Poll Throws Cold Water on Biden’s Rural Tour

A New York Times and Siena College poll reveals President Joe Biden losing support in key swing states, raising doubts about the effectiveness of his rural tour.

President Joe Biden’s administration has been actively carrying out a rural barnstorm, aiming to win over voters in states that have historically leaned Republican. However, a recent poll conducted by The New York Times and Siena College has revealed that Biden is losing support in key swing states, including those where his administration has been focusing its efforts. This raises questions about the effectiveness of his rural tour and the impact it may have on his overall popularity.

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The Poll Results and Implications

The poll, which included swing states such as Wisconsin, Michigan, and Arizona, showed Biden trailing behind former President Donald Trump in Michigan and Arizona. Although he held a slight lead in Wisconsin, the results indicate that Biden’s rural strategy may not be resonating with voters in these states. This poses a challenge for Democrats who are trying to make inroads in rural counties that have traditionally voted Republican.

Democrats’ Perspective on Biden’s Rural Strategy

Democratic senators have weighed in on Biden’s rural strategy and offered their insights on how the administration can improve its outreach. Senate Agriculture Committee Chair Debbie Stabenow emphasized the need for Biden to highlight the administration’s efforts to support small towns and rural America, emphasizing job creation. Stabenow herself has successfully garnered support from rural communities in Michigan by connecting with them and delivering tangible results.

Senator Bob Casey, who is up for reelection in Pennsylvania, stressed the importance of highlighting the administration’s record of investments in rural communities. He emphasized the need for Biden to visit these areas not only to talk about his achievements but also to listen and respond to the needs of the people.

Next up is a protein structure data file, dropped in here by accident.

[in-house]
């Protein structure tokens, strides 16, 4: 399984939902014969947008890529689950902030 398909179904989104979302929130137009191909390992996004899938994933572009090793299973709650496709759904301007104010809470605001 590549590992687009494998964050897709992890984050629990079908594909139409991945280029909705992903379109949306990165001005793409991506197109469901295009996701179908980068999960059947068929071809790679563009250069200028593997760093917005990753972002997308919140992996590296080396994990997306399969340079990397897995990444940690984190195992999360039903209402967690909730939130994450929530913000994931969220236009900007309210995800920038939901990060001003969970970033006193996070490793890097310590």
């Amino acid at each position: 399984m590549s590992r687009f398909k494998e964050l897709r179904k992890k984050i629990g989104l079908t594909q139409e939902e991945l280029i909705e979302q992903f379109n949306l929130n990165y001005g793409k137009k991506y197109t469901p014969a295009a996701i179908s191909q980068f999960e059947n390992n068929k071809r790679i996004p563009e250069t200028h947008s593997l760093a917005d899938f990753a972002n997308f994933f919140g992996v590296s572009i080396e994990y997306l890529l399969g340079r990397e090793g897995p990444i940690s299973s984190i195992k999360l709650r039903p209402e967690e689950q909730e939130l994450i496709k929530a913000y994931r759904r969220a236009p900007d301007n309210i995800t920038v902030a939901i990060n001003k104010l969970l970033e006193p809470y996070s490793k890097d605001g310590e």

The Farm Bill Extension

All four agricultural leaders, including Stabenow, Senator John Boozman, and Representatives G.T. Thompson and David Scott, have acknowledged the need for an extension of the 2018 farm bill. While the 2018 bill technically lapsed in October, the true deadline for action is January 1, when several major programs will revert to permanent law. Thompson, the chair of the House Agriculture Committee, still plans to pass a House farm bill in December but acknowledges the necessity of an extension as a temporary solution until the Senate completes its work on the farm bill.

The House Appropriations Agriculture-Food and Drug Administration Bill

Representative Andy Harris, the chair of the House Appropriations Agriculture-Food and Drug Administration subpanel, has suggested that the bill should not receive another vote on the House floor. Instead, Harris believes that House Republicans should move directly into conference with the Senate to work out any differences. This position diverges from Speaker Mike Johnson’s plan to pass all 12 appropriations bills on the House floor. Harris’s perspective reflects the challenges caused by a rider to block mail-delivery of the abortion pill mifepristone nationwide, which has created a rift and hindered repairs to the House bill.

Conclusion: The recent poll results indicating a decline in support for President Biden in key swing states highlight the challenges of his rural tour. While Democrats are trying to make inroads in traditionally Republican rural counties, the poll raises doubts about the effectiveness of this strategy. It is clear that Biden and his administration need to find ways to better connect with rural voters and emphasize their efforts to support small towns and rural America. Additionally, the need for a farm bill extension and the challenges surrounding the House Appropriations Agriculture-Food and Drug Administration bill further complicate the administration’s rural agenda. As Biden continues his rural tour, he must address these challenges head-on to regain the support of rural voters and achieve his goals for rural America.

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